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Jaymes

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Everything posted by Jaymes

  1. Well, Netrover, if there are BILLBOARDS advertising food at Acapulco Video, I guess that blows my theory! I'm looking forward to your report as to whether or not you manage to score some ceviche. I used to live in Panama, and we bought it from our favorite restaurant (Restarante de las Americas) in gallon jugs. I make it at home, but it sure ain't as good. Can hardly wait to hear how it goes with you.
  2. After I fry the chorizo (just like you would brown hamburger meat) and drain it, I press it hard between paper towels... That removes most of the grease.
  3. I suspect (but do not know) that the problema is most likely that Acapulco Video is not SUPPOSED to be in the food business. That means all sorts of inconvenient requirements, such as food handlers' licenses, health inspections, hefty fees to the state, and many other difficulties, including the risk of seeing oneself humiliated on television's "Food for Thought." If I am correct in this speculation, I doubt Fat Guy's New York accent was the culprit. They would likely only sell food to amigos whom they know will not rat them out. After all this publicity, however, the Texas Food Policia will probably be on their case. I think anyone who wants to try anything other than videos from Acapulco Video had better get their nalgas over there muy pronto.
  4. That post "the father left the building to the daughter and the business to the son and the daughter doubled the rent" made her sound like a greedy shrew. The father should never have done that... a landlord and a business owner are, by definition, in an adversarial relationship. The father had hoped to tie brother and sister together, and leave the income for both. Instead, he saw to it that the siblings would inevitability be ripped apart. How would YOU like it if you were involved in a very famous business that had been in your family for decades... You own the building and brother owns the business. The rent (in a very small town where rents are cheap), i.e. your income, stays at relative pennies for years and years, while brother gets rich. I think the greedy one is the brother...he absolutely refused to share the wealth... and the stupid one was the father who put brother and sister in that position.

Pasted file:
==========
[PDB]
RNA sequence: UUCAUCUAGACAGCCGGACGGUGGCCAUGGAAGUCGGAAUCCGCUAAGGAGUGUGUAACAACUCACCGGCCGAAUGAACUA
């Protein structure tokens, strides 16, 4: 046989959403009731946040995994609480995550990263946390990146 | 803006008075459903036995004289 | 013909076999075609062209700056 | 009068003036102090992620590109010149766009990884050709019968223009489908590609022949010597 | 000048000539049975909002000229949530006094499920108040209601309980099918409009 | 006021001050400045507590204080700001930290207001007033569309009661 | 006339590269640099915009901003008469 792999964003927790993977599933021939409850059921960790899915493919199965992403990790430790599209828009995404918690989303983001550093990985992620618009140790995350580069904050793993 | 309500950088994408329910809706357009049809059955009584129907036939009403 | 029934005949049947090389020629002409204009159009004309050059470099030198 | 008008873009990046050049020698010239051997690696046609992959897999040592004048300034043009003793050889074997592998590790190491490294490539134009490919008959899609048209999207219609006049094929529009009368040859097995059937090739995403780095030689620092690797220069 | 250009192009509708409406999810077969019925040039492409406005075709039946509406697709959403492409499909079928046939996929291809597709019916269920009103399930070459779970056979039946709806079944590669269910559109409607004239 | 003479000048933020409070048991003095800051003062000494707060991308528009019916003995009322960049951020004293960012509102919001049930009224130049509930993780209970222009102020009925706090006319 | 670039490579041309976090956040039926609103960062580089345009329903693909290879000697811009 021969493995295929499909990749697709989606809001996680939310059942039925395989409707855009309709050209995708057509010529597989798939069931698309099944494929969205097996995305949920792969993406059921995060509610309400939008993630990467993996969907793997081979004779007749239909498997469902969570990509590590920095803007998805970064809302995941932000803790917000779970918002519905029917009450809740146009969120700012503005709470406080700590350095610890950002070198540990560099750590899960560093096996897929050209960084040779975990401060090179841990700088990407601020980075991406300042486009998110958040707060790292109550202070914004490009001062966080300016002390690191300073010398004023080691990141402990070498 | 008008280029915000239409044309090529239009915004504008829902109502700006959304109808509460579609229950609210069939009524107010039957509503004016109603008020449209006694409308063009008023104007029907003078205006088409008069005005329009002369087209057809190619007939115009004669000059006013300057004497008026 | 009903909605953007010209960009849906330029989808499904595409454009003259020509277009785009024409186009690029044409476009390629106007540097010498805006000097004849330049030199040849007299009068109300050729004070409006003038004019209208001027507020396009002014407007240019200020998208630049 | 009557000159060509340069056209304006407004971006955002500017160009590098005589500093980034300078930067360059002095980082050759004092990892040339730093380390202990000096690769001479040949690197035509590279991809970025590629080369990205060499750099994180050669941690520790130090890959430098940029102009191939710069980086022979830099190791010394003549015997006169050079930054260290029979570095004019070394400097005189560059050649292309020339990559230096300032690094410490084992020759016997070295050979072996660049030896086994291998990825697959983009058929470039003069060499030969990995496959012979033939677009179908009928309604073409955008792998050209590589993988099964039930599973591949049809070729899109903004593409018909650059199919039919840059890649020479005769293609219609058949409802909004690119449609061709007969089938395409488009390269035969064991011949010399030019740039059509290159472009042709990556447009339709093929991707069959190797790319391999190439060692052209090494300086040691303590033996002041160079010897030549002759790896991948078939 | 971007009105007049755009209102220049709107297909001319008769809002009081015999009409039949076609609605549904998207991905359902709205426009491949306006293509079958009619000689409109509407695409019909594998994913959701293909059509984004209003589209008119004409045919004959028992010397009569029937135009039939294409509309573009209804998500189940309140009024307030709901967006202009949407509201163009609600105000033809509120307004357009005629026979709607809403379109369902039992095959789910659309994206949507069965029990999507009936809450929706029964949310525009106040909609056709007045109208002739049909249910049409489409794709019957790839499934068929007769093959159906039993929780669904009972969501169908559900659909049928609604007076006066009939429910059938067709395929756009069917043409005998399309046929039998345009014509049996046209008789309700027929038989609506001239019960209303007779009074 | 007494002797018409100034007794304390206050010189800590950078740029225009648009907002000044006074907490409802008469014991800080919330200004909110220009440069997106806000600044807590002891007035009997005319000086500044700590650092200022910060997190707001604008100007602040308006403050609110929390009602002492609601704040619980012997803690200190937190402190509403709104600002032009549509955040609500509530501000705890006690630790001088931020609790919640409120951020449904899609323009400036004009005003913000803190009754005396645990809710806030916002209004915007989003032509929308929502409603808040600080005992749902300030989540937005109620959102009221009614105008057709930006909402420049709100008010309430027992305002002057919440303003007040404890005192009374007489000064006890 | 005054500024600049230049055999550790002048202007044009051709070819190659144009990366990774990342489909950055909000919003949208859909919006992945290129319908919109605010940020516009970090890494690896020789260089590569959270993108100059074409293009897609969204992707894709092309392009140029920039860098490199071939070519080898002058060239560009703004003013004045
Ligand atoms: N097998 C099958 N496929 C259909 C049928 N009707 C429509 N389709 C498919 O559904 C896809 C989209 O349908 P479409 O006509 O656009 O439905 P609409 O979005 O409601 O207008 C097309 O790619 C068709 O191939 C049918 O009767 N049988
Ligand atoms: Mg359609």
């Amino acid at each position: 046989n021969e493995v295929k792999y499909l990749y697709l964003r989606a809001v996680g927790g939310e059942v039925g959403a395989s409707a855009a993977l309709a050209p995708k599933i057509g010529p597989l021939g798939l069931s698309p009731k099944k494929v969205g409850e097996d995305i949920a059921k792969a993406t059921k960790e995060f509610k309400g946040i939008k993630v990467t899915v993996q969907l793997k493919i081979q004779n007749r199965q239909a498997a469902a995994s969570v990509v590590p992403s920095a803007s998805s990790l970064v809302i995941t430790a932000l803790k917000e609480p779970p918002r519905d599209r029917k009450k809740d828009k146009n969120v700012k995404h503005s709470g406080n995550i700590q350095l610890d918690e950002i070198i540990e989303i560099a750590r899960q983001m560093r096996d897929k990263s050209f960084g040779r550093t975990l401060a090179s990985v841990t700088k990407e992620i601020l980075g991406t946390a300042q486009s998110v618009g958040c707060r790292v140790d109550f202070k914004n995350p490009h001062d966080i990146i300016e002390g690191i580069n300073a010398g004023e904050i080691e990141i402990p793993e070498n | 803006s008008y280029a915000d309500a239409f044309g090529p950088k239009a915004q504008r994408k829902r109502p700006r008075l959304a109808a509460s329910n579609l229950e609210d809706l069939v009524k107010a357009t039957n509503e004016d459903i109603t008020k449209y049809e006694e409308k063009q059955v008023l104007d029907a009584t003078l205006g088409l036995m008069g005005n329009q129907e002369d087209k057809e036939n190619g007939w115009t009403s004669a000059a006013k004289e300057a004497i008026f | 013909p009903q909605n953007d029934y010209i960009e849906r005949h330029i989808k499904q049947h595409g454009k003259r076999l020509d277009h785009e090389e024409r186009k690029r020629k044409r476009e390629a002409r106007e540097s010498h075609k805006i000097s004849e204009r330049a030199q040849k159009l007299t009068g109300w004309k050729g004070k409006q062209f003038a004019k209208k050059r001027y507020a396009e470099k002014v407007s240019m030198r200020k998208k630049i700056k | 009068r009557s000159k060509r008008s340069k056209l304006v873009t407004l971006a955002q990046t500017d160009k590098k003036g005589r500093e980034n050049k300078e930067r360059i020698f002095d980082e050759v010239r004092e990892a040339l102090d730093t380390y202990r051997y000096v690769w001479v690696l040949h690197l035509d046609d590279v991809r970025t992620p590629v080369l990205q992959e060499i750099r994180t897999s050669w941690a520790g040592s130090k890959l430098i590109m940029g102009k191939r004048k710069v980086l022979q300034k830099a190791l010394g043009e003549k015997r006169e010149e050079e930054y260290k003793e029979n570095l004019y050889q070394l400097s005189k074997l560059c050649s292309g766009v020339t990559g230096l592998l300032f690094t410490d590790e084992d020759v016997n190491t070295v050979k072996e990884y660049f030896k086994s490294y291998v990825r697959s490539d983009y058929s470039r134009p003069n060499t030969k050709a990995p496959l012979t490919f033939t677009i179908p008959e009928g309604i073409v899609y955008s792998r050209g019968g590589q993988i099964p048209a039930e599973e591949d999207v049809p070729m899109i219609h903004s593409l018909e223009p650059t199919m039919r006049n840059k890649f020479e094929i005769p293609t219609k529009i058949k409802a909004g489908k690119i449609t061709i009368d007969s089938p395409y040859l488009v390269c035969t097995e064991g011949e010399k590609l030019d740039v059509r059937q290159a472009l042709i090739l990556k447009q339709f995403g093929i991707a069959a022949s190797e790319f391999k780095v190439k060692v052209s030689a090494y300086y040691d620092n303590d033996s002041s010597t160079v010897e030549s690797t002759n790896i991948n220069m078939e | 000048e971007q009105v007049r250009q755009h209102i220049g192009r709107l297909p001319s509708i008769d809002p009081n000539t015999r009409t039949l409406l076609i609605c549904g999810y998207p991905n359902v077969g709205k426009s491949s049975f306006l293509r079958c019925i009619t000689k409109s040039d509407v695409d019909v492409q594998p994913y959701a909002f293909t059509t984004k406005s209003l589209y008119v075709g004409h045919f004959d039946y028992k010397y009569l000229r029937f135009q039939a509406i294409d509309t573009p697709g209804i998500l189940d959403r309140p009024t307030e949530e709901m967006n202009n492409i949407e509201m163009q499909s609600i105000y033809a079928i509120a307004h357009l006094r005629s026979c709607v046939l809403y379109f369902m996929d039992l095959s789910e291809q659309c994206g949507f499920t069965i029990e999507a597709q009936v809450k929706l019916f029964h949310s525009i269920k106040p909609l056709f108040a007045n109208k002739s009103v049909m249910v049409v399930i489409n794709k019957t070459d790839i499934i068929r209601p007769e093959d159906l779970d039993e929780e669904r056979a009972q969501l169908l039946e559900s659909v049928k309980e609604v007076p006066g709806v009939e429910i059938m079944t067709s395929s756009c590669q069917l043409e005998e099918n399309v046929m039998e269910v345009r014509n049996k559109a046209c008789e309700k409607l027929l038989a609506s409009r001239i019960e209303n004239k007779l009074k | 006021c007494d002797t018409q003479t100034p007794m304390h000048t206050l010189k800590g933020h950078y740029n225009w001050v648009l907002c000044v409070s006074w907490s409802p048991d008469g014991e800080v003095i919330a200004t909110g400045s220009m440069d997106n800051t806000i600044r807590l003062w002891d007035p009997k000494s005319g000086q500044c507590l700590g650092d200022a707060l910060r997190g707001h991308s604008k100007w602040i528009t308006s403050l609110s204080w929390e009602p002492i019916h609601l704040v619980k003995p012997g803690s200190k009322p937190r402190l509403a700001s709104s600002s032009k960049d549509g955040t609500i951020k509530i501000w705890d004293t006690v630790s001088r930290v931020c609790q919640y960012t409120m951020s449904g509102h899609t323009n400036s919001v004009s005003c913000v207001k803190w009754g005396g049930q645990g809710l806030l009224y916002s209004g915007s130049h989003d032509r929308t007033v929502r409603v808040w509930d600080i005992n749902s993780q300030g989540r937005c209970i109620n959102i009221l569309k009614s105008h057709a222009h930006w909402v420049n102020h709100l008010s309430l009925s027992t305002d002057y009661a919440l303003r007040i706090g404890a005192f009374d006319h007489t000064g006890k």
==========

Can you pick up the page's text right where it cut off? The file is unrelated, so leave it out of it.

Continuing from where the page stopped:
5. Yes, few posts, but LOTS of "looks." I think everyone is interested, but no one deems themselves expert enough to comment. I hesitate as well....but perhaps if I wade in with my humble observations, others will, too. So again, although I'm no expert, I have noticed a few things. Northern Mexico seems to take on a little flavor of the U.S. states that it borders. Up around New Mexico, for example, it seems to me that the food is hotter than along the California, Arizona, or Texas borders. Also, it seems to me that along the New Mexico border, the salsas are more powder-based, owing to the dried chilies you find up there. In addition, I have noticed more beef dishes up north, perhaps reflecting more space in which to raise cattle. I find that farther south, there's more chicken, goats (cabrito) and pigs....all of which require much less land to raise. The coasts, obviously, feature lots of seafood: the wonderful Mexican shrimp cocktail (coctel de camarones) which are served in big goblets (copas) with the shrimp swimming in a flavorful tomato juice concoction and topped with avocado slices; and, of course, the delicious ceviches, which, once you get the hang of, are positively addictive. And lots of fish are served "Veracruzano" or "Tampiqueño" in the style of Veracruz or Tampico, on the Gulf coast. There's lots of rice in interior Mexico...arroz con pollo, for example. And, the Indian influence is felt in many areas...the famous lime soup of the Yucatan comes to mind. Everywhere there is fruit...the Mexicans love it. They squeeze limes on papaya, a custom I wish more North Americans would get the hang of. It cuts the almost cloying sweetness of the papaya. In addition to fruit, breakfast often includes Chilaquiles...an absolutely wonderful tortilla casserole dish that Mexican housewives all over the country make, but which is not well-known elsewhere. It's a staple in the Mexican family...my friend's "quick" recipe calls for canned salsa verde (Herdez, of course), white cheese and Fritos, and she makes it in the microwave. They have four kids, and she makes Chilaquiles at least a couple of times a week. She says "to make it from scratch so often would just be too much work." Mexicans like sweets, as do most humans, but one thing I really like about their sweet breads is that for the most part, they are not TOO sweet. Just a nice amount to go with your morning cafe con leche. Speaking of sweets, the Mexican caramel, Cajeta, is ubiquitous...it even comes in squeeze bottles. That whole Mexican "dulce de leche" carmel flavor is devine. You find it all over Mexico in things like their milk candy (similar to our pralines). The town of Morelia is famous for their candy. Saying "Morelia" to a Mexican is kind of like saying "Hershey PA" to a Norteamericano. Mexicans are famous for their soups and stews (caldos, cocidos, sopas) and with reason. The coasts have fabulous fish soups and stews, but there are great soups all over the country. When I'm in Mexico, I eat as much soup as I can. They also eat a lot of locally-grown vegetables. I must have fifty recipes for Mexican-style squash. Mexicans love cheese. You see lots of it in and on various dishes. But you rarely (and I think it's more like never) see the bright yellow cheddar-type cheeses that cover "Mexican" dishes in the States. Mainly you see the white cheeses that Mexico is famous for: queso fresco, ranchero, asadero, etc. Anyone who wants to learn more about Mexican cooking should start by buying, sampling, and experimenting with some of these cheeses. And, as someone already mentioned, the molés, which I have never gotten in a U.S. restaurant that tasted anything like the molés I've eaten in Mexico. I hope other people are willing to wade in with their observations, even if they are incomplete or incorrect (as mine may be). The cuisine of Mexico is a topic of endless fascination, not only for norteamericanos, but for people all over the world. So....give it a go, folks. If a real expert stumbles in, we'll all get lucky, but until then, we're all we've got!